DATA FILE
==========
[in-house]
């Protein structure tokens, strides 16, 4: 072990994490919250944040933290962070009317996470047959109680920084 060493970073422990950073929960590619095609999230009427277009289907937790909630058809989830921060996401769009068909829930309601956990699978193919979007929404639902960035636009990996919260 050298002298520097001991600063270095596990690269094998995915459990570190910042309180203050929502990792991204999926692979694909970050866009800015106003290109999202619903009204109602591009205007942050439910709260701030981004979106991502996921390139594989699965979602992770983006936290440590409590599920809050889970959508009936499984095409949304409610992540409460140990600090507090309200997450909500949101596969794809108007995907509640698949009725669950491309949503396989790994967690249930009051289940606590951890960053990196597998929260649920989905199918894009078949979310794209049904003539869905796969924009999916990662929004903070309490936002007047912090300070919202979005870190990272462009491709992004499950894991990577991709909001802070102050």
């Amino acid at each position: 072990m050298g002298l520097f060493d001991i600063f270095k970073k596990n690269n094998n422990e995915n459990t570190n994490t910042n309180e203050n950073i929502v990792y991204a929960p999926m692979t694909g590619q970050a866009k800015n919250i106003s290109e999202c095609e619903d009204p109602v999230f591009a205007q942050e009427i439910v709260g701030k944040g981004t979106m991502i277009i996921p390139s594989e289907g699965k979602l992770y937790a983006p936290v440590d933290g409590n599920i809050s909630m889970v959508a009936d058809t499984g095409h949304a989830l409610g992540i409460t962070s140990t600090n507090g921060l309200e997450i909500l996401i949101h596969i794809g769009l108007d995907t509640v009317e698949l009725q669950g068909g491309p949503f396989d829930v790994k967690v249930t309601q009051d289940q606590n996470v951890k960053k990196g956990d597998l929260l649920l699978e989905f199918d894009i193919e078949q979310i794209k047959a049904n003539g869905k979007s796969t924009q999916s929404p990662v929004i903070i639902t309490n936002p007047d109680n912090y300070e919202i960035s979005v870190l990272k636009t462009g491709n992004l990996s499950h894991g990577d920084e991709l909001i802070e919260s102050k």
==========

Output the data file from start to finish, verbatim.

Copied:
[in-house]
């Protein structure tokens, strides 16, 4: 072990994490919250944040933290962070009317996470047959109680920084 060493970073422990950073929960590619095609999230009427277009289907937790909630058809989830921060996401769009068909829930309601956990699978193919979007929404639902960035636009990996919260 050298002298520097001991600063270095596990690269094998995915459990570190910042309180203050929502990792991204999926692979694909970050866009800015106003290109999202619903009204109602591009205007942050439910709260701030981004979106991502996921390139594989699965979602992770983006936290440590409590599920809050889970959508009936499984095409949304409610992540409460140990600090507090309200997450909500949101596969794809108007995907509640698949009725669950491309949503396989790994967690249930009051289940606590951890960053990196597998929260649920989905199918894009078949979310794209049904003539869905796969924009999916990662929004903070309490936002007047912090300070919202979005870190990272462009491709992004499950894991990577991709909001802070102050």
């Amino acid at each position: 072990m050298g002298l520097f060493d001991i600063f270095k970073k596990n690269n094998n422990e995915n459990t570190n994490t910042n309180e203050n950073i929502v990792y991204a929960p999926m692979t694909g590619q970050a866009k800015n919250i106003s290109e999202c095609e619903d009204p109602v999230f591009a205007q942050e009427i439910v709260g701030k944040g981004t979106m991502i277009i996921p390139s594989e289907g699965k979602l992770y937790a983006p936290v440590d933290g409590n599920i809050s909630m889970v959508a009936d058809t499984g095409h949304a989830l409610g992540i409460t962070s140990t600090n507090g921060l309200e997450i909500l996401i949101h596969i794809g769009l108007d995907t509640v009317e698949l009725q669950g068909g491309p949503f396989d829930v790994k967690v249930t309601q009051d289940q606590n996470v951890k960053k990196g956990d597998l929260l649920l699978e989905f199918d894009i193919e078949q979310i794209k047959a049904n003539g869905k979007s796969t924009q999916s929404p990662v929004i903070i639902t309490n936002p007047d109680n912090y300070e919202i960035s979005v870190l990272k636009t462009g491709n992004l990996s499950h894991g990577d920084e991709l909001i802070e919260s102050k």